When we are here on the mission field, we remember April.  It was cold and wet, but that is not the memory.  We ate out often, but that is not the memory.  We went to Walmart to often to remember, but we did not come back with the recollection of a specific number of trips.  What do we remember?

Some silly things actually…buzzing bees in a box in Ted’s garage,…that chocolate thing,…marveling at the first two black teenagers we had seen since Addis Abeba walking on the street in Bluffton,…and bacon, two kilos of weight gain worth.

But those are not things I want to hold on to fearing they will not happen again for a long time.  I am not looking forward to the next fuel fillup, but I want to remember the pancakes and donuts with my grandson.  I want to remember the last afternoon baseball practice in the back yard.  I want to remember playing bucking bronco with my oldest grandson, maybe the last time because he is getting older.  I want to remember playing dollies with a pink carriage carrying a little black baby doll.  I want to remember the little girl on the cheetah on the carousel.  I want to remember lots of curls, and first  words, cheek to cheek squeezes, being called Grandpallen and GrandmaZuan, and long hugs from grown sons and daughters, and Dads and Moms and brothers and sisters.  Last on  a list which is far from all inclusive…a swimming lesson, a vocal concert preview, and a grandson who always says, “Grandpa, I love you and shows me his latest Lego creation.”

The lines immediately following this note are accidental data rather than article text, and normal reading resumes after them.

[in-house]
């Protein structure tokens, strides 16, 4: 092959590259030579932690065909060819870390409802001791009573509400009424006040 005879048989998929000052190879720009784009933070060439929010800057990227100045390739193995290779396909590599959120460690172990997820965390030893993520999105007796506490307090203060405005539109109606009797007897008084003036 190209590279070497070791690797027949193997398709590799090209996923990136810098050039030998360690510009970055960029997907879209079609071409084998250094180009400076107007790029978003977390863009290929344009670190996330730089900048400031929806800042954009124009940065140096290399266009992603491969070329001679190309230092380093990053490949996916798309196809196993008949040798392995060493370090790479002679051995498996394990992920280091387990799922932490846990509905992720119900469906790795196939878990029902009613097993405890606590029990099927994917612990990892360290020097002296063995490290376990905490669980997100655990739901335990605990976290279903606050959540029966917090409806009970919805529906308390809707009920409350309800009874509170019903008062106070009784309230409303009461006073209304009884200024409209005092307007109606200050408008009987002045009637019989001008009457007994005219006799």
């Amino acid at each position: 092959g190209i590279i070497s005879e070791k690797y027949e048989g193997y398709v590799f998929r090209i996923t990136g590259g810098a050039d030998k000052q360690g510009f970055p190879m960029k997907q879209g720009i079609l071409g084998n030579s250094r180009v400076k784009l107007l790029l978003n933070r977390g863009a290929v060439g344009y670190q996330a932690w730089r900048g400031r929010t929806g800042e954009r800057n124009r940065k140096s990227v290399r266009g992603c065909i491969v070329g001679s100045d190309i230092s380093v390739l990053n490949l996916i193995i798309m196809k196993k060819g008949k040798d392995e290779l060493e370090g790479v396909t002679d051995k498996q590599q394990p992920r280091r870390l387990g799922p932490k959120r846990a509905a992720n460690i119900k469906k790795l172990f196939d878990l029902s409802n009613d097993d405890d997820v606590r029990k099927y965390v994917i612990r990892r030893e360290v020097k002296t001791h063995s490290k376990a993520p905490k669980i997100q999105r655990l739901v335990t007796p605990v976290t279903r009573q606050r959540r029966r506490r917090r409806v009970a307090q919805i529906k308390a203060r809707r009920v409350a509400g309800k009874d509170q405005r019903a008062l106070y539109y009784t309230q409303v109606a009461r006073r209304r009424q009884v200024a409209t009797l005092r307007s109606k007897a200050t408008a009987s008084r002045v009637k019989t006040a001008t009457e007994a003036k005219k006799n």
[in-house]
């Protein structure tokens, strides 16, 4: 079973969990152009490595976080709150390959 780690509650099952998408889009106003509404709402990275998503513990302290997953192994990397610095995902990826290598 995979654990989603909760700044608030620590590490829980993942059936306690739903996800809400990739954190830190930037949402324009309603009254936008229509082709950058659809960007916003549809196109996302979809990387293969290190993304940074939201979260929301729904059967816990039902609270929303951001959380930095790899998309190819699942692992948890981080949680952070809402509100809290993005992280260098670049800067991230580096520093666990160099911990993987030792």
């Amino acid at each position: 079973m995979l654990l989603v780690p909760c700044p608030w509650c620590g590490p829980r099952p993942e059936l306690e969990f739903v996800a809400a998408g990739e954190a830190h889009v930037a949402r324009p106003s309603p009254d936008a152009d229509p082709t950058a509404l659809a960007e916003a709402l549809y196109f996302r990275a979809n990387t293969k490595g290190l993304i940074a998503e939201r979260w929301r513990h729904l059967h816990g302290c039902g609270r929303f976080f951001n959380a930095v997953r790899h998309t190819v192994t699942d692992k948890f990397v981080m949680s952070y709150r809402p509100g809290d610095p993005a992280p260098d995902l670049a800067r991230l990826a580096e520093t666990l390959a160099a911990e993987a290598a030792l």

What I want to forget…the guilty feeling for not making more memories.  What do I wish was different…the inability to hold on to the vast multitude of special moments that makes remembering April fill my heart with hope.

To Be a Valentine

14 Feb


“My Valentine”